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Located next to the Old Pima County Courthouse, El Presidio Park has been in continual use since 1539, when the Spanish first arrived. Today it features historical markers, monuments and statues, a water fountain, modern art, memorials, and a rose garden dedicated to John F. Kennedy. There are memorials to the Vietnam War and World War II's Battle of the Bulge; and a monument to the Mormon Battalion who, in December 1846, briefly raised the first American flag over Tucson. The park, which is located over an underground garage, is also used for festivals, weddings, and political gatherings.


  • The Mormon Battalion Monument
  • The Plaza de las Armas historical marker

The Spanish used the park, which they called Plaza de las Armas, as a place to drill its garrison of 300 soldiers beginning in the late 18th century. When the Mormon Battalion arrived, no fighting took place. The Battalion was marching to San Diego from Council Bluffs, Iowa to reinforce the American army fighting in the West during the Mexican-American War. In Tucson they exchanged clothing and other goods for grain and salt. During this brief stay and occupation (December 16-17, 1846), the battalion raised the American flag for the first time in Tucson. The battalion then proceeded to San Diego. The tradition of holding festivals and other events here began in the late 18th century.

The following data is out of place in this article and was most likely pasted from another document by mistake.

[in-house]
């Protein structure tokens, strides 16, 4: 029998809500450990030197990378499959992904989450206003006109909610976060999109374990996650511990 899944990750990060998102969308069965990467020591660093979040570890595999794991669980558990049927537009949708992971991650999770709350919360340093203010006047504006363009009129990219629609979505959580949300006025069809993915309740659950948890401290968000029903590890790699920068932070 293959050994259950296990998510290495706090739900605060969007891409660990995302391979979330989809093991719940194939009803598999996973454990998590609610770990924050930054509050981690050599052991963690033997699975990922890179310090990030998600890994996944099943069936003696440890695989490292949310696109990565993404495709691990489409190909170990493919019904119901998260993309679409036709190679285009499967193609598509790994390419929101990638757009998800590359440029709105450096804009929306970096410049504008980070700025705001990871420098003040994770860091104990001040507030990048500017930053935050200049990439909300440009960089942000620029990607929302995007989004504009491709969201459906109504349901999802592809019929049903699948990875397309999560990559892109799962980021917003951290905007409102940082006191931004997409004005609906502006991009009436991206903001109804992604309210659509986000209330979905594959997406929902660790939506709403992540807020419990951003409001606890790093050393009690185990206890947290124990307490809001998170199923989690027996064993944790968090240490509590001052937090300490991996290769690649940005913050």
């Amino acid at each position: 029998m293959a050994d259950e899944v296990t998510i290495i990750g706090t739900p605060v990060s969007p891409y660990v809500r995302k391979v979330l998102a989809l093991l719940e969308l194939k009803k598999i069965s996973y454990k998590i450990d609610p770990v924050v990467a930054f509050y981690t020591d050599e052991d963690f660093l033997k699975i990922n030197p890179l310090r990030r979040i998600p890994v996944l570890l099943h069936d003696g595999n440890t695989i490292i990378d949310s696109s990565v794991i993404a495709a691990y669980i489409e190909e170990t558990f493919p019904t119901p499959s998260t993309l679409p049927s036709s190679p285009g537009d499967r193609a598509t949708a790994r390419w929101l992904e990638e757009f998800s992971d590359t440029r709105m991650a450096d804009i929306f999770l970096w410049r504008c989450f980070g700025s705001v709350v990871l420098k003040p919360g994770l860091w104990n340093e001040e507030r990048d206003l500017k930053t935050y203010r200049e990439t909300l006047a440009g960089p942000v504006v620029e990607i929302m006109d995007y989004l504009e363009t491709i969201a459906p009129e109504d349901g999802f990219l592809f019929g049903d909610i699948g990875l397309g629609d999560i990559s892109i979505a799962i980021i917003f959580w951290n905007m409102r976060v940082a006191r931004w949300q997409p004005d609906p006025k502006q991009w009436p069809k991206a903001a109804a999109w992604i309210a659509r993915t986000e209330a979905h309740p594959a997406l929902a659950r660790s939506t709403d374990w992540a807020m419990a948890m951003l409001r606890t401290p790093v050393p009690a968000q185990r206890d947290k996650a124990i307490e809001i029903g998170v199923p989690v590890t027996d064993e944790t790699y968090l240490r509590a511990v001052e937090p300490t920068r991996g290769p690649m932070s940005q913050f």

"Exchange at the Presidio: The Mormon Battalion Enters Tucson, 16 December 1846." The Historical Marker Database. Accessed March 8, 2017. http://www.hmdb.org/Marker.asp?Marker=73983.

"El Presidio Park." Visit Tucson. Accessed March 8, 2017. https://www.visittucson.org/business/el-presidio-park?clientid=23118.

"Plaza de Armas." The Historical Marker Database. Accessed March 8, 2017. http://www.hmdb.org/marker.asp?MarkerID=83209. 

Photos: Bill Kirchner, via The Historical Marker Database